The Cambridge Companion to Jonathan Edwards (Cambridge Companions to Religion)
Stephen J. Stein
Cambridge University Press, 2006
398 pp., 73.00
Gerald R. McDermott
The Great Divider
At one point toward the middle of my time in grad school, I was rummaging around for a dissertation topic. I had been planning, tentatively, to write about the intersection of religion and politics (which scholars then called "civil religion") in antebellum America. As I searched through the writings of pastors and theologians and other intellectuals during the period, I was struck by a common theme that seemed to pop up everywhere. Nearly everyone seemed to refer to "the great President Edwards" (Jonathan Edwards [1703-58] had been president of the College of New Jersey—the later Princeton), and many of the theologians insisted they were simply carrying on what President Edwards had started. Even when they weren't!
In other words, if you were a pastor or theologian back then and wanted to gain a hearing, you had to claim the mantle of Edwards to be considered legitimate. This wasn't true of every last theologian, but it was surprising to see that even those who clearly rejected important parts of Edwards' thinking, such as Charles Finney, nevertheless felt compelled to claim connections to Edwards and his theology.
So I decided that if I was to understand religion in the early Republic, I would have to go back almost a century, from the early 19th to the mid-18th, to learn what this towering icon had to say. I figured I could spend a week or two there, get control of Edwardsean basics, and then return to more interesting things in the 19th century.
Well, I went back and got stuck. Edwards' deep and penetrating mind would not let me go.
Not everyone who reads Edwards is attracted to him. But he has always provoked extreme reactions. Harriet Beecher Stowe complained that Edwards' sermons on sin and suffering were "refined poetry of torture." After staying up one night reading Edwards' treatise on the will, Mark Twain reported that "Edwards's God shines red and hideous in the glow from the fires of hell, their only right and proper adornment. By God, I was ashamed to be in such company."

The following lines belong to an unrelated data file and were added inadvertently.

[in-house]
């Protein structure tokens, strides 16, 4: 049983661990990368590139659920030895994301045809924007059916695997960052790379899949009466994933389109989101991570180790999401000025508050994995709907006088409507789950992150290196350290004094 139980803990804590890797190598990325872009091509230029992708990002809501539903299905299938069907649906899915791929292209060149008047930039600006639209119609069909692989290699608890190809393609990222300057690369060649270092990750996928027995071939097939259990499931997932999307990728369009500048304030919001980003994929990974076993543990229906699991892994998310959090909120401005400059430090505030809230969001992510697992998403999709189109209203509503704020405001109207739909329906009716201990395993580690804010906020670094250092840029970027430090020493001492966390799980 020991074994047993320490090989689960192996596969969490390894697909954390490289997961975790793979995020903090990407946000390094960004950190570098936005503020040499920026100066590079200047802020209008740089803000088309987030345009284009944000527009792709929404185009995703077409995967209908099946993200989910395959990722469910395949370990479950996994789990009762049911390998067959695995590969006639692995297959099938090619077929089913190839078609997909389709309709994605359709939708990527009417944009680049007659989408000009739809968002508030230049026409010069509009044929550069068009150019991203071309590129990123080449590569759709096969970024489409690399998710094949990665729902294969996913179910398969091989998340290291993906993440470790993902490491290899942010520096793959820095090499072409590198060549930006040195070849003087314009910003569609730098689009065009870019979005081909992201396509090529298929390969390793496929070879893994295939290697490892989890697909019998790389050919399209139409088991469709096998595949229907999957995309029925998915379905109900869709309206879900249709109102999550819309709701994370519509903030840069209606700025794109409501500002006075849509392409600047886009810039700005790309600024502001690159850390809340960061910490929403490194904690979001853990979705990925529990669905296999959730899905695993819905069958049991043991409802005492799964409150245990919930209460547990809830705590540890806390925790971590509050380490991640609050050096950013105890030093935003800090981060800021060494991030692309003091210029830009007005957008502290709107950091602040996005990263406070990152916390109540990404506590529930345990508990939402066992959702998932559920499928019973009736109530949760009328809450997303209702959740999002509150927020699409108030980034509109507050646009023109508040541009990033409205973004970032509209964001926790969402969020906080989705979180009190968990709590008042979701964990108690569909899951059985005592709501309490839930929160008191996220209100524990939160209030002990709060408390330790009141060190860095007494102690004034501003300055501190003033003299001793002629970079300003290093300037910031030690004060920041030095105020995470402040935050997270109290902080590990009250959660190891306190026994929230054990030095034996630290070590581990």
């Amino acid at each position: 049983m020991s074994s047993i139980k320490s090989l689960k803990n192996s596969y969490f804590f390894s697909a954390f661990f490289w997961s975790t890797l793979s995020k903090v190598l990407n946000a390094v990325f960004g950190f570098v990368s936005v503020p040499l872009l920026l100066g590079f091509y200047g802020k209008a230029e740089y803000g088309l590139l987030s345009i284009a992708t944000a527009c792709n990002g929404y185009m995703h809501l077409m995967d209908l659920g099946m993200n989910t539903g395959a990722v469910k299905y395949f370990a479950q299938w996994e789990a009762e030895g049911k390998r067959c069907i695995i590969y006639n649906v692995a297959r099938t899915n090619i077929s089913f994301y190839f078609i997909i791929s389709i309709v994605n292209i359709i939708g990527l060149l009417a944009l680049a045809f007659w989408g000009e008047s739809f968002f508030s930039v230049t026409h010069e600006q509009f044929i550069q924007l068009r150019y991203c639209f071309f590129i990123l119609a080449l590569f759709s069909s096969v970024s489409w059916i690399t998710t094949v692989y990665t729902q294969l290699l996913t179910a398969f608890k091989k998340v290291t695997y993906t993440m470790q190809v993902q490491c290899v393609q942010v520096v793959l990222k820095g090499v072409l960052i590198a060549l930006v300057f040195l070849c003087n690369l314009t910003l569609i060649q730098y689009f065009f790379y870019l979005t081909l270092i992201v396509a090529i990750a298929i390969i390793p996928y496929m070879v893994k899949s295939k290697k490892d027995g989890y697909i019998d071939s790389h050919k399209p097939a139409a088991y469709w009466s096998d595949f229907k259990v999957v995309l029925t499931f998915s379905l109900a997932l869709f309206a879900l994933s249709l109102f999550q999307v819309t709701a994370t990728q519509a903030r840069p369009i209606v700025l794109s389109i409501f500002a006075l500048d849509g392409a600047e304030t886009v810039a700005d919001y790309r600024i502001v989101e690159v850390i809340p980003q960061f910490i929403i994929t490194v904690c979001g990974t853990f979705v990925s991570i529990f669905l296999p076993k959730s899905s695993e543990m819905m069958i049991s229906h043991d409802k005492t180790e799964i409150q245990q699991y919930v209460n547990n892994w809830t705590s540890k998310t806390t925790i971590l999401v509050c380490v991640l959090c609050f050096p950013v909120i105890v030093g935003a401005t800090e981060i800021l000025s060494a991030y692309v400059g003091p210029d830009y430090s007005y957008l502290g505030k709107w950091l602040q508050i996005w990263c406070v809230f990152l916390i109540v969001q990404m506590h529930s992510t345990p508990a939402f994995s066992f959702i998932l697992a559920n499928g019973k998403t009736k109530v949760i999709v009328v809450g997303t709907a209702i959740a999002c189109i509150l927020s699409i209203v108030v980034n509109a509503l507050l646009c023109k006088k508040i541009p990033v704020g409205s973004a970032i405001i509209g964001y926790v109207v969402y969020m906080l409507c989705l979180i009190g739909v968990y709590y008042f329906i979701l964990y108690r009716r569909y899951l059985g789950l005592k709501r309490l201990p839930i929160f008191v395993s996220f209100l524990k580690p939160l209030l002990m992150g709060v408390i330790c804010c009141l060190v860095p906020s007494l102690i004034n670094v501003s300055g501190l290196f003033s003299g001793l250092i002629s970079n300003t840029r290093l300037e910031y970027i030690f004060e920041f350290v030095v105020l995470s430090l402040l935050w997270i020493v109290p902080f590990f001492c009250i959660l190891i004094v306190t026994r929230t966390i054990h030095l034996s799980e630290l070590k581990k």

Generations of Americans have drawn similar conclusions after reading his "Sinners in the Hands of an Angry God" sermon in their high school and college literature classes. They would be surprised to learn that Edwards was obsessed by God's beauty, not his wrath, and that, as Patrick Sherry recently argued, Edwards made beauty more central to theology than anyone else in the history of Christian thought, including Augustine and the 20th-century Swiss Catholic Hans Urs von Balthasar.
They would also be surprised to learn that Edwards is widely regarded as America's greatest philosopher before the 20th century, and arguably this continent's greatest theologian ever. One measure of his greatness is Yale University Press' critical edition of his works. Another token of his importance is the 3-volume Encyclopedia of the American Religious Experience, which contains far more references to Edwards than to any other single figure.
Although Edwards was revered for his piety and intellectual prowess in antebellum America, the Unitarians who gained cultural power after the Civil War dismissed him as an anachronistic symbol of the Puritanism that allegedly slowed America's advance to modernity. There were demurrals: Edwards was the hero of H. Richard Niebuhr's Kingdom of God in America (1937), and Ola Elizabeth Winslow's biography of Edwards won the Pulitzer Prize in 1940. But with such exceptions noted, American intellectuals between the end of the Civil War and the end of World War II simply did not take Edwards seriously.
That changed in 1949, when Harvard historian Perry Miller published a path-breaking intellectual biography of the New England thinker, suggesting that only Edwards' unshrinking assessment of evil was capable of dispelling modernity's naïve utopianism. Since mid-century, Edwards scholarship has exploded, with the number of dissertations on his work doubling every decade. The most prestigious university presses and journals have published hundreds of books and articles on his thought and influence.
Why such a profusion of interest? One reason is certainly, as William Sparkes Morris once put it, "because genius fascinates," but it is also because of the extraordinary range and depth of Edwards' thought. For Miller, Edwards was a prophet of modernity. Miller said famously that Edwards stood so far above and ahead of his immediate culture that our own time is "barely catching up." Edwards' understanding of the human psyche was so advanced that "it would have taken him about an hour's reading in William James, and two hours in Freud, to catch up completely." Edwards scholars have concluded that his relationship to modernity was far more ambivalent, but Miller's comment shows the intrigue which Edwards has excited in many thinkers outside the bounds of the Christian churches.